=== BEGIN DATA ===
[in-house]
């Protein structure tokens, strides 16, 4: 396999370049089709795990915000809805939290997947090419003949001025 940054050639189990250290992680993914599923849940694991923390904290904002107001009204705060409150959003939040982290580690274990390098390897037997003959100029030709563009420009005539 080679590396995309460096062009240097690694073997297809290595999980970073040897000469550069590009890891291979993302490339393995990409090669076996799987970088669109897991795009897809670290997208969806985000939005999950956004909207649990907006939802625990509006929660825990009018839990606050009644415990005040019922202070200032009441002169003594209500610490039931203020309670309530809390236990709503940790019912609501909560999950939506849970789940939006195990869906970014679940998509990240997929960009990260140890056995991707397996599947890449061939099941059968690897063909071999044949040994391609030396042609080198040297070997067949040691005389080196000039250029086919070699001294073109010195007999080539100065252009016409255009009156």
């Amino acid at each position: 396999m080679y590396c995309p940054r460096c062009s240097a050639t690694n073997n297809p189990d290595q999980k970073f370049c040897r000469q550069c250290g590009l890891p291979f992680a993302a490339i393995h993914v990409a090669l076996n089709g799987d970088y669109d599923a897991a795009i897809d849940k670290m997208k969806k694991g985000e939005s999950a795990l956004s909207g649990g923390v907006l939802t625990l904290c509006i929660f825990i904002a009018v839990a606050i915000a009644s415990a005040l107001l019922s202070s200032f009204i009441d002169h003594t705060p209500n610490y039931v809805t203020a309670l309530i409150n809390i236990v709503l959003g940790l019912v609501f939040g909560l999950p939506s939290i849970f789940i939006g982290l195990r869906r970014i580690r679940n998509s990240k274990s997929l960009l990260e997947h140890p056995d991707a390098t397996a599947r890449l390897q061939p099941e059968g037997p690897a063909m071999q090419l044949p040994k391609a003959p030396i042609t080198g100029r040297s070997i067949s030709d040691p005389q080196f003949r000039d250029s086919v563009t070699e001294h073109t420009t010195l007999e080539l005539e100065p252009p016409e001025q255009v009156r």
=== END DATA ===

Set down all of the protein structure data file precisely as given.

[in-house]
């Protein structure tokens, strides 16, 4: 396999370049089709795990915000809805939290997947090419003949001025 940054050639189990250290992680993914599923849940694991923390904290904002107001009204705060409150959003939040982290580690274990390098390897037997003959100029030709563009420009005539 080679590396995309460096062009240097690694073997297809290595999980970073040897000469550069590009890891291979993302490339393995990409090669076996799987970088669109897991795009897809670290997208969806985000939005999950956004909207649990907006939802625990509006929660825990009018839990606050009644415990005040019922202070200032009441002169003594209500610490039931203020309670309530809390236990709503940790019912609501909560999950939506849970789940939006195990869906970014679940998509990240997929960009990260140890056995991707397996599947890449061939099941059968690897063909071999044949040994391609030396042609080198040297070997067949040691005389080196000039250029086919070699001294073109010195007999080539100065252009016409255009009156």
């Amino acid at each position: 396999m080679y590396c995309p940054r460096c062009s240097a050639t690694n073997n297809p189990d290595q999980k970073f370049c040897r000469q550069c250290g590009l890891p291979f992680a993302a490339i393995h993914v990409a090669l076996n089709g799987d970088y669109d599923a897991a795009i897809d849940k670290m997208k969806k694991g985000e939005s999950a795990l956004s909207g649990g923390v907006l939802t625990l904290c509006i929660f825990i904002a009018v839990a606050i915000a009644s415990a005040l107001l019922s202070s200032f009204i009441d002169h003594t705060p209500n610490y039931v809805t203020a309670l309530i409150n809390i236990v709503l959003g940790l019912v609501f939040g909560l999950p939506s939290i849970f789940i939006g982290l195990r869906r970014i580690r679940n998509s990240k274990s997929l960009l990260e997947h140890p056995d991707a390098t397996a599947r890449l390897q061939p099941e059968g037997p690897a063909m071999q090419l044949p040994k391609a003959p030396i042609t080198g100029r040297s070997i067949s030709d040691p005389q080196f003949r000039d250029s086919v563009t070699e001294h073109t420009t010195l007999e080539l005539e100065p252009p016409e001025q255009v009156r």